1. ## limits

Hello
I want to learn all methods for solving limits
can someone help me?

3. I have been searching it in google for about 3 days but I can't find anything good about limits that includes all method, if you have link please share it

4. Well here's a simple one, the method is called direct substitution.

If possible, just substitute the value into the function

$\displaystyle \displaystyle \lim_{x\to 0 } 3x+5 = 3(0)+5= 5$

Now you have a go

$\displaystyle \displaystyle \lim_{x\to 2 } 4x^2+2x-1 = \dots$

$\displaystyle \displaystyle \lim_{x\to 1 } \frac{x+3}{x^2+x-8} = \dots$

Then try this one, what happens?

$\displaystyle \displaystyle \lim_{x\to -5 } \frac{x^2+6x+5}{x+5} = \dots$

5. these are simple, but what about harder problems ( for example: sin, cos,... ) and other methods like hopital?

6. Originally Posted by danial
and other methods like hopital?
Says if $\displaystyle \displaystyle \lim_{x\to x_0} f(x) = \lim_{x\to x_0} g(x) = 0,\pm\infty$

then $\displaystyle \displaystyle \frac{\lim_{x\to x_0} f(x)}{\lim_{x\to x_0} g(x)} = \frac{\lim_{x\to x_0} f'(x)}{\lim_{x\to x_0} g'(x)}$

This one can be done by direct substitution, but try with L'hospitals instead, do you get the same result?

$\displaystyle \displaystyle \lim_{x\to 8 }\frac{x^2-64}{x-8}$

7. so, when can we use hoppital?

8. Originally Posted by danial
so, when can we use hoppital?
If by direct substitution you get $\displaystyle \displaystyle \frac{0}{0}$ or $\displaystyle \displaystyle \frac{\infty}{\infty}$, then you can use L'Hospital's Rule.

The other indeterminate forms can be transformed to these forms using exponentials and logarithms.

9. I get the answer 16, is it right?

10. generally, how many methods there are to solve limits?

11. Too many to name. It takes a great deal of experience and ingenuity to know what to do in many different situations.

12. Is this true answer for this problem?

13. I get 16 for above problem, is it true?

14. One of the more ingenious methods of evaluating limits is using the Sandwich Theorem.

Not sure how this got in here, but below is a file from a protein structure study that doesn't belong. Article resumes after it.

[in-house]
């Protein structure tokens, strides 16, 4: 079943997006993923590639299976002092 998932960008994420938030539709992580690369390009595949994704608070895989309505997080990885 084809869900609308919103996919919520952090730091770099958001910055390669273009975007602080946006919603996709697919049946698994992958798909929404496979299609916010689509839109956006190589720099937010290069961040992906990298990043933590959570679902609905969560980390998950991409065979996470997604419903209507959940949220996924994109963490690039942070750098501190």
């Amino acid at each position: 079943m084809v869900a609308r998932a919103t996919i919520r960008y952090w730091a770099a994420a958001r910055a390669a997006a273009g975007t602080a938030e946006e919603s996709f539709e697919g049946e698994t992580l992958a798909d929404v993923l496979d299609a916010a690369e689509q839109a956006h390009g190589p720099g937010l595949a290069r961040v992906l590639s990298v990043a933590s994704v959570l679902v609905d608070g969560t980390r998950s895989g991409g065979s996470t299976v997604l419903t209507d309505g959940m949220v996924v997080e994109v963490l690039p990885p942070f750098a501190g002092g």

One of the most famous limits is evaluated this way: $\displaystyle \displaystyle \lim_{\theta \to 0}\frac{\sin{\theta}}{\theta} = 1$.

This requires using some knowledge of the unit circle.

The red length is $\displaystyle \displaystyle \cos{\theta}$, the green length is $\displaystyle \displaystyle \sin{\theta}$ and the purple length is $\displaystyle \displaystyle \tan{\theta} = \frac{\sin{\theta}}{\cos{\theta}}$.

Notice that the area of the sector is a little larger than that of the smaller triangle, and a little smaller than that of the larger triangle. As you make $\displaystyle \displaystyle \theta \to 0$, the three areas will end up becoming equal.

So $\displaystyle \displaystyle A_{\Delta_{\textrm{small}}} \leq A_{\textrm{Sector}} \leq A_{\Delta_{\textrm{large}}}$

$\displaystyle \displaystyle \frac{\sin{\theta}\cos{\theta}}{2} \leq \frac{r^2\theta}{2} \leq \frac{1\tan{\theta}}{2}$, and since $\displaystyle \displaystyle r=1$

$\displaystyle \displaystyle \frac{\sin{\theta}\cos{\theta}}{2} \leq \frac{\theta}{2} \leq \frac{\sin{\theta}}{2\cos{\theta}}$

$\displaystyle \displaystyle \lim_{\theta \to 0}\frac{\sin{\theta}\cos{\theta}}{2} \leq \lim_{\theta \to 0}\frac{\theta}{2} \leq \lim_{\theta \to 0}\frac{\sin{\theta}}{2\cos{\theta}}$

$\displaystyle \displaystyle \lim_{\theta \to 0}\sin{\theta}\cos{\theta} \leq\lim_{\theta \to 0}\theta \leq \lim_{\theta \to 0}\frac{\sin{\theta}}{\cos{\theta}}$

$\displaystyle \displaystyle \lim_{\theta \to 0}\cos{\theta} \leq \lim_{\theta \to 0}\frac{\theta}{\sin{\theta}} \leq \lim_{\theta \to 0}\frac{1}{\cos{\theta}}$

$\displaystyle \displaystyle \lim_{\theta \to 0}\frac{1}{\cos{\theta}} \geq\lim_{\theta \to 0}\frac{\sin{\theta}}{\theta} \geq \lim_{\theta \to 0}\cos{\theta}$

$\displaystyle \displaystyle \lim_{\theta \to 0}\cos{\theta} \leq \lim_{\theta \to 0}\frac{\sin{\theta}}{\theta} \leq \lim_{\theta \to 0}\frac{1}{\cos{\theta}}$

$\displaystyle \displaystyle 1 \leq \lim_{\theta \to 0}\frac{\sin{\theta}}{\theta} \leq \frac{1}{1}$

$\displaystyle \displaystyle 1 \leq \lim_{\theta \to 0}\frac{\sin{\theta}}{\theta} \leq 1$.

It should be clear after being sandwiched that $\displaystyle \displaystyle \lim_{\theta \to 0}\frac{\sin{\theta}}{\theta} = 1$.

[Of course, to be pedantic, this only evaluates the right hand limit (i.e. making $\displaystyle \theta \to 0$ from the first quadrant where $\displaystyle \displaystyle \theta > 0$), but the left hand limit is evaluated in a near identical manner.]

15. Originally Posted by danial
I get 16 for above problem, is it true?
Yes, $\displaystyle \displaystyle \lim_{x \to 8}\frac{x^2-64}{x-8} = \lim_{x \to 8}\frac{(x-8)(x+8)}{x-8} = \lim_{x \to 8}(x+8) = 8+8 = 16$.

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